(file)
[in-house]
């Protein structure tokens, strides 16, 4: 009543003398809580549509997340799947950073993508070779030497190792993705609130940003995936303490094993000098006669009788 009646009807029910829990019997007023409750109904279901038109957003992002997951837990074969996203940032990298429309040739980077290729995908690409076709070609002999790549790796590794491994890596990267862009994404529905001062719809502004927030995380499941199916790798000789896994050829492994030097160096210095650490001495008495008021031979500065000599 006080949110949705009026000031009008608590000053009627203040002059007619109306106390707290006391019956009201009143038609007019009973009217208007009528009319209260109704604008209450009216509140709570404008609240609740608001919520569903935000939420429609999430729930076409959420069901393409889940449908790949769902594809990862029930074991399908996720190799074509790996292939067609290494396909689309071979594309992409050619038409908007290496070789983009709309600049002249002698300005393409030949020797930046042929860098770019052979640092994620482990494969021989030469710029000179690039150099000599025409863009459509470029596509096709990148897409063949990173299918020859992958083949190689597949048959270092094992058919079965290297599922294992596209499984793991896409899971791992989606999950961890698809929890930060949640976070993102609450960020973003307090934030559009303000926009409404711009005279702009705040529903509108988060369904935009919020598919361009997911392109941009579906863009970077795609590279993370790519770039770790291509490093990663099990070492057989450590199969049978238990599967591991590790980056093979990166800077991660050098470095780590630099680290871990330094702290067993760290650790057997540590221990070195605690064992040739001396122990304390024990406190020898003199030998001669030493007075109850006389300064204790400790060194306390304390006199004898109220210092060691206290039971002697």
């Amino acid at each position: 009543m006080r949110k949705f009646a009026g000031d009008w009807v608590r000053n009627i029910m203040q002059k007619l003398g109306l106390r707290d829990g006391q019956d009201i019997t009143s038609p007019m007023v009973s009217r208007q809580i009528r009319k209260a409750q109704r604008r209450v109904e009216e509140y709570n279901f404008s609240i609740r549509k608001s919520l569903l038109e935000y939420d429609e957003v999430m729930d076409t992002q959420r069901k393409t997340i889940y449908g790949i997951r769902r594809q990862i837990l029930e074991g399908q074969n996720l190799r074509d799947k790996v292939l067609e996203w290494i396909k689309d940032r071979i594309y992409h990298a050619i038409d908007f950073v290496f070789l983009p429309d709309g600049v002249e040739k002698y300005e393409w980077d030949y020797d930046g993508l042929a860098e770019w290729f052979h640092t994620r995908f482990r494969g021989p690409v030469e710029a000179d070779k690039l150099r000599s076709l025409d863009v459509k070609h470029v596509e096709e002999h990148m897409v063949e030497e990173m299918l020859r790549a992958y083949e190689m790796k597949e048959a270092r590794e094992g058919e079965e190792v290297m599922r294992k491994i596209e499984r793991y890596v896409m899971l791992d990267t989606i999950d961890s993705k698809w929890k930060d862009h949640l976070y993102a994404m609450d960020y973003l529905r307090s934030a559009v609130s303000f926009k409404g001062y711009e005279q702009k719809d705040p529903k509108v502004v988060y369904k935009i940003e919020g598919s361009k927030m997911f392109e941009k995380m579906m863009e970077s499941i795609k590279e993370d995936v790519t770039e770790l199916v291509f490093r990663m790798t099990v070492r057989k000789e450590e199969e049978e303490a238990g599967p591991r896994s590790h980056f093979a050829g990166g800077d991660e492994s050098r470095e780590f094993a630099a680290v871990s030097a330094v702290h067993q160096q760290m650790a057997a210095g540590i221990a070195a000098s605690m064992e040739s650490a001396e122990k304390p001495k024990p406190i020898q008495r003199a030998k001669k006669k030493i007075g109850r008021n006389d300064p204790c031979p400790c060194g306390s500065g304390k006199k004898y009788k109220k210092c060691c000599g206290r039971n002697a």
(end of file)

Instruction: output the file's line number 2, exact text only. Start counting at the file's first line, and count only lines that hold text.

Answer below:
């Protein structure tokens, strides 16, 4: 009543003398809580549509997340799947950073993508070779030497190792993705609130940003995936303490094993000098006669009788 009646009807029910829990019997007023409750109904279901038109957003992002997951837990074969996203940032990298429309040739980077290729995908690409076709070609002999790549790796590794491994890596990267862009994404529905001062719809502004927030995380499941199916790798000789896994050829492994030097160096210095650490001495008495008021031979500065000599 006080949110949705009026000031009008608590000053009627203040002059007619109306106390707290006391019956009201009143038609007019009973009217208007009528009319209260109704604008209450009216509140709570404008609240609740608001919520569903935000939420429609999430729930076409959420069901393409889940449908790949769902594809990862029930074991399908996720190799074509790996292939067609290494396909689309071979594309992409050619038409908007290496070789983009709309600049002249002698300005393409030949020797930046042929860098770019052979640092994620482990494969021989030469710029000179690039150099000599025409863009459509470029596509096709990148897409063949990173299918020859992958083949190689597949048959270092094992058919079965290297599922294992596209499984793991896409899971791992989606999950961890698809929890930060949640976070993102609450960020973003307090934030559009303000926009409404711009005279702009705040529903509108988060369904935009919020598919361009997911392109941009579906863009970077795609590279993370790519770039770790291509490093990663099990070492057989450590199969049978238990599967591991590790980056093979990166800077991660050098470095780590630099680290871990330094702290067993760290650790057997540590221990070195605690064992040739001396122990304390024990406190020898003199030998001669030493007075109850006389300064204790400790060194306390304390006199004898109220210092060691206290039971002697």